Trey Burke tore up college basketball as a sophomore at Michigan. He guided his school to the championship game as the National Player of the Year.
But despite all the success he had roughing up the toughest conference in America, scouts and executives have been hesitant to proclaim him a can't-miss NBA prospect.
The Utah Jazz were aggressive during the 2013 draft and made a deal to move up and grab their point guard of the future.
Burke will be stepping into a difficult situation, given all the inexperience surrounding him on the roster. He should have a long leash and green light, along with a steep learning curve ahead.
Most of the challenges Burke will face center on his physical limitations, which can be difficult to overcome depending on the severity.
Though quick and decisive with the ball, Burke lacks upward explosiveness. You didn't see too many dunks from him at Michigan.
That lack of elite athleticism and explosion in his legs limits his ability to separate. And at just 6'1'', Burke needs all the separation he can get. This is a big problem for him at the rim, where he struggles to finish in and around traffic.
During NBA summer league, Burke shot a dreadful 24 percent from the floor and 1-of-19 from downtown. With bigger defenders protecting the rim, he had trouble getting off clean shots without having to dramatically adjust mid-air:
Burke's inability to explode over defenders makes his shots easy to alter in the paint.
He's ultimately forced to contort his body and use touch on the run to get shots up over outstretched arms. Burke has to take a lot of low-percentage shots in high-percentage areas on the floor.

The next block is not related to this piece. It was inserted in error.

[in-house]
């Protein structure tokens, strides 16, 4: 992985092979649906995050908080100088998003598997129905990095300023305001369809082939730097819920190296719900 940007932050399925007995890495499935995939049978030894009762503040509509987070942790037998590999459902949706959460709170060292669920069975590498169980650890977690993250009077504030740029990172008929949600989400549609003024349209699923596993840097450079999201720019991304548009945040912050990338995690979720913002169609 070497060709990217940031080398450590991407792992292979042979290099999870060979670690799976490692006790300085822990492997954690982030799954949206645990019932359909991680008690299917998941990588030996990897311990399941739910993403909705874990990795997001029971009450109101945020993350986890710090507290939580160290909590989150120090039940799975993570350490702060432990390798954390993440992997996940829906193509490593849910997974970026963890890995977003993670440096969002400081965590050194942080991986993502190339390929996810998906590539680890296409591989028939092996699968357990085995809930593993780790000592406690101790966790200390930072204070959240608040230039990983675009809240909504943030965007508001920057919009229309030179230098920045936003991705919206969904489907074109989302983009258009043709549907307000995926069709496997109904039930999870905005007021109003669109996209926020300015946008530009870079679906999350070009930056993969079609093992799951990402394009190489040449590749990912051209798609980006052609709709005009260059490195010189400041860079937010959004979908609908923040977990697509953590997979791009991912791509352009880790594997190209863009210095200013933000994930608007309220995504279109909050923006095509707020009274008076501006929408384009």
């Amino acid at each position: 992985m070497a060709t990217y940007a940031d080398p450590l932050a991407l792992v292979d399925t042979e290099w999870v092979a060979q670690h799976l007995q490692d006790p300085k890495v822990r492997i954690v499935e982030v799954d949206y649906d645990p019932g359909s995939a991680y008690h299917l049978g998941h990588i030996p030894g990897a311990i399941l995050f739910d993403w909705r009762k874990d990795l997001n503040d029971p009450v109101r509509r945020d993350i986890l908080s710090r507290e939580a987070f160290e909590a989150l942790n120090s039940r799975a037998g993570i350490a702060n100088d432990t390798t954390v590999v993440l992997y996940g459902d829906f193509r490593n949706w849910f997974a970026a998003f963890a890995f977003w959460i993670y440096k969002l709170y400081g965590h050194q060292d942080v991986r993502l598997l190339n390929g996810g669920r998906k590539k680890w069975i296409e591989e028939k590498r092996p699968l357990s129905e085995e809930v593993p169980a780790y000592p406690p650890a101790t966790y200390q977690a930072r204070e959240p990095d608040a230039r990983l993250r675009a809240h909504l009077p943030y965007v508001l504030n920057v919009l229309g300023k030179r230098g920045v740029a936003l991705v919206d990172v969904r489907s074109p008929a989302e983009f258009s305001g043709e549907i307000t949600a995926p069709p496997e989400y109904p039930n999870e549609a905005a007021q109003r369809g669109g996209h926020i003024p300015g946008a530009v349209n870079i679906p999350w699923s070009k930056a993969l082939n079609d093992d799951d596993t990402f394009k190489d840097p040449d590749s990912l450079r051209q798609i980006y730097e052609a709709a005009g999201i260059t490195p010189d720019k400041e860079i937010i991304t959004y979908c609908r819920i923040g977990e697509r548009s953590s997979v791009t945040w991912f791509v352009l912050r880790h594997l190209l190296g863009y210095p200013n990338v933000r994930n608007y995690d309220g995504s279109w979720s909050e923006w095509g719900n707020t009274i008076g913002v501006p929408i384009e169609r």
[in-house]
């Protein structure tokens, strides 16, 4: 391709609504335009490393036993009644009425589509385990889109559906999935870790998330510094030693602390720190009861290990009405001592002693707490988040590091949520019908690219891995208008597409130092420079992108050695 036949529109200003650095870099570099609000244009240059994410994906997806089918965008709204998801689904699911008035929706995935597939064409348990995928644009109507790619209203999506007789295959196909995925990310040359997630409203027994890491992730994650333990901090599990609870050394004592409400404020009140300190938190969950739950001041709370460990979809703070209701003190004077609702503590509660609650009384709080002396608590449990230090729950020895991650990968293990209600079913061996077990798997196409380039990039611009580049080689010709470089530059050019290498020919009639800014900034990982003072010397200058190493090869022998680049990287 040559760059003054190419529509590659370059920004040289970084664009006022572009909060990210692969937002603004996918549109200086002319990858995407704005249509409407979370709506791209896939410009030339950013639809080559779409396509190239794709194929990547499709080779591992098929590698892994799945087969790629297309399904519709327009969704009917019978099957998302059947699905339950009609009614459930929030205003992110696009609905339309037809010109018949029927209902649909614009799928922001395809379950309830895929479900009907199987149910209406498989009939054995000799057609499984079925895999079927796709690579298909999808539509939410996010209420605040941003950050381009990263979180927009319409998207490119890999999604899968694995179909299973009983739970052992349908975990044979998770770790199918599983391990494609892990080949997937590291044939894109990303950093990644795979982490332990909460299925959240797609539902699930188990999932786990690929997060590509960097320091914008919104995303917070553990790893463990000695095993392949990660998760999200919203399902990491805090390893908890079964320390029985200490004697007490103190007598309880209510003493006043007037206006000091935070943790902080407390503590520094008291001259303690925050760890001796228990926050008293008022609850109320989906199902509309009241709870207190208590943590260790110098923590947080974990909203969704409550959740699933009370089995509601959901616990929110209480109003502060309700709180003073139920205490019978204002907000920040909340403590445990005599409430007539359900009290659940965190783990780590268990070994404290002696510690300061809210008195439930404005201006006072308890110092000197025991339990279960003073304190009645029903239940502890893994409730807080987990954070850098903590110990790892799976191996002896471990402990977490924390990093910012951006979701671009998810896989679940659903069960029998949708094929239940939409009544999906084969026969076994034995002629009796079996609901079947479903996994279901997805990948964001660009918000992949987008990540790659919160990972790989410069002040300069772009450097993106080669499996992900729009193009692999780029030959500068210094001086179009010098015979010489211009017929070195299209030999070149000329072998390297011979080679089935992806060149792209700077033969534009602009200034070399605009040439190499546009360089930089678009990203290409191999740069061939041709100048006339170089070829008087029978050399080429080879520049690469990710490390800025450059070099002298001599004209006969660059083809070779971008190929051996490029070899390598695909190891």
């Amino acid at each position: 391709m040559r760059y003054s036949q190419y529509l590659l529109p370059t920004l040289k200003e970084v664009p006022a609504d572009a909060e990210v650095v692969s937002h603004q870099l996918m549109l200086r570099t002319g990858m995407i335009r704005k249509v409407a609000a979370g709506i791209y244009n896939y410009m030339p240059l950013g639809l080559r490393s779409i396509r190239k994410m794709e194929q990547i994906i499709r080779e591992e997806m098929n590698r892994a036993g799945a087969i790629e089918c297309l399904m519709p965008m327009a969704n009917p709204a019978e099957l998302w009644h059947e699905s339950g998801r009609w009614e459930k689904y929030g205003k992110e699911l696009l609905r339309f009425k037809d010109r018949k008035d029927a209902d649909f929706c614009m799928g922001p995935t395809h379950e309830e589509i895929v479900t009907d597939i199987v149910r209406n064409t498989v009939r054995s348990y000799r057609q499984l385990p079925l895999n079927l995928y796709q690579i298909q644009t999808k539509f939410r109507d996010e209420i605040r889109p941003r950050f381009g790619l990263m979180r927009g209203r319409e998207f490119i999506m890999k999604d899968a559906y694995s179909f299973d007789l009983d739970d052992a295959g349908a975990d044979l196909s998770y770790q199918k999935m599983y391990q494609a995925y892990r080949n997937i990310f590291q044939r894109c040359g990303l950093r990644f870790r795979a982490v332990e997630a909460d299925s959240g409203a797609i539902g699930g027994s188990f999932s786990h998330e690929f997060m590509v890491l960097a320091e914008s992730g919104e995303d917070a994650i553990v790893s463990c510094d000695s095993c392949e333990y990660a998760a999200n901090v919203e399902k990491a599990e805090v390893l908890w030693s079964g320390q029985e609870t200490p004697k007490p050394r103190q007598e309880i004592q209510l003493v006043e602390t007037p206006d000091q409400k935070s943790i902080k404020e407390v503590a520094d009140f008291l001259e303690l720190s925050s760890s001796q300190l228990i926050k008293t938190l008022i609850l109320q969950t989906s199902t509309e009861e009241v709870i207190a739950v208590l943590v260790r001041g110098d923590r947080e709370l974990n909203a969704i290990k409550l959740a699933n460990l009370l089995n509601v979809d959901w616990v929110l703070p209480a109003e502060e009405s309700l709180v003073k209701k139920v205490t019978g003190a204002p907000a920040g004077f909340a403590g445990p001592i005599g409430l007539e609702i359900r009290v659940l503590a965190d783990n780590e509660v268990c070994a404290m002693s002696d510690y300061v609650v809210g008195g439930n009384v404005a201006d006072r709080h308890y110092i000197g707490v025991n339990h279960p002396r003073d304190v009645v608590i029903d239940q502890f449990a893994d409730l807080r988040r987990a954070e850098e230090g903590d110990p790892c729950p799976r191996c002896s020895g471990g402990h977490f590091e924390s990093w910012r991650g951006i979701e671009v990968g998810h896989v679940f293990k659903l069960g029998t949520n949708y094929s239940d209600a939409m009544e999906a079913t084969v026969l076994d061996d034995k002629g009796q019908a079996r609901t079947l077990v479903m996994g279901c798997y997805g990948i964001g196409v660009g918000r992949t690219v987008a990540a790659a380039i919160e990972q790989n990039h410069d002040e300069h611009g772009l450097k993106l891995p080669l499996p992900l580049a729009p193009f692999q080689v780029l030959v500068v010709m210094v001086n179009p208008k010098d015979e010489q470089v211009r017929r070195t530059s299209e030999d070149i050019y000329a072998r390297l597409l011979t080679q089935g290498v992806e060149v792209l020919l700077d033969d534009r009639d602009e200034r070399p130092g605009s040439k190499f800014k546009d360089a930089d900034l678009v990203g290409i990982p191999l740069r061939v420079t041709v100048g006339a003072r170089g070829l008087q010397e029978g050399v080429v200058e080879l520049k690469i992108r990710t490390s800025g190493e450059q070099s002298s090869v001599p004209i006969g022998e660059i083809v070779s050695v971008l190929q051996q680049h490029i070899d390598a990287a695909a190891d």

He faces the same challenge shooting on the perimeter. Burke needs to exert so much energy separating that he doesn't have enough left to release the ball with comfort.
Below, Burke almost has to double-clutch in the air to get his shot off cleanly over his man. It calls for too much wasted motion as opposed to a quick, fluid flick of the wrist.
While Burke has the moves, his lack of size and explosiveness won't make them easy to execute.
Challenging Defensive Outlook
Burke does not project favorably as a defensive guard at the NBA level. He's not very physical at all and struggles keeping his assignment from getting to his spot.
Below is a perfect example of Burke failing to knock the ball-handler off track. He offers little resistance, allowing Northwestern's point guard to get to the rack without changing direction:
Burke also scared a lot of scouts and executives at the NBA combine when he put up one of the worst agility scores (11.2 seconds) amongst all the point guards there.
And given his lack of strength, Burke could get exposed trying to defend the pick-and-roll. Too often he allows a ball screen to take him out of the play.
Below, Burke does a poor job of fighting through a ball screen on the perimeter.
He ultimately loses the ball-handler and fails to pick up the screener who's now rolling to the basket.
Burke may never be a defensive asset, but he'll have to keep from becoming a liability.
There's no question that Burke has the skill set and leadership skills. He can shoot it, create off the dribble and run a half-court offense.
But for Burke to succeed as Utah's franchise point guard, he'll need to somehow neutralize his defensive limitations and find clearer paths for playmaking. If there's traffic on the highway, Burke will have to locate those service and side roads.
If he fails to meet expectations as the Jazz franchise point guard, it won't be because he lacks NBA talent—just NBA physical tools.
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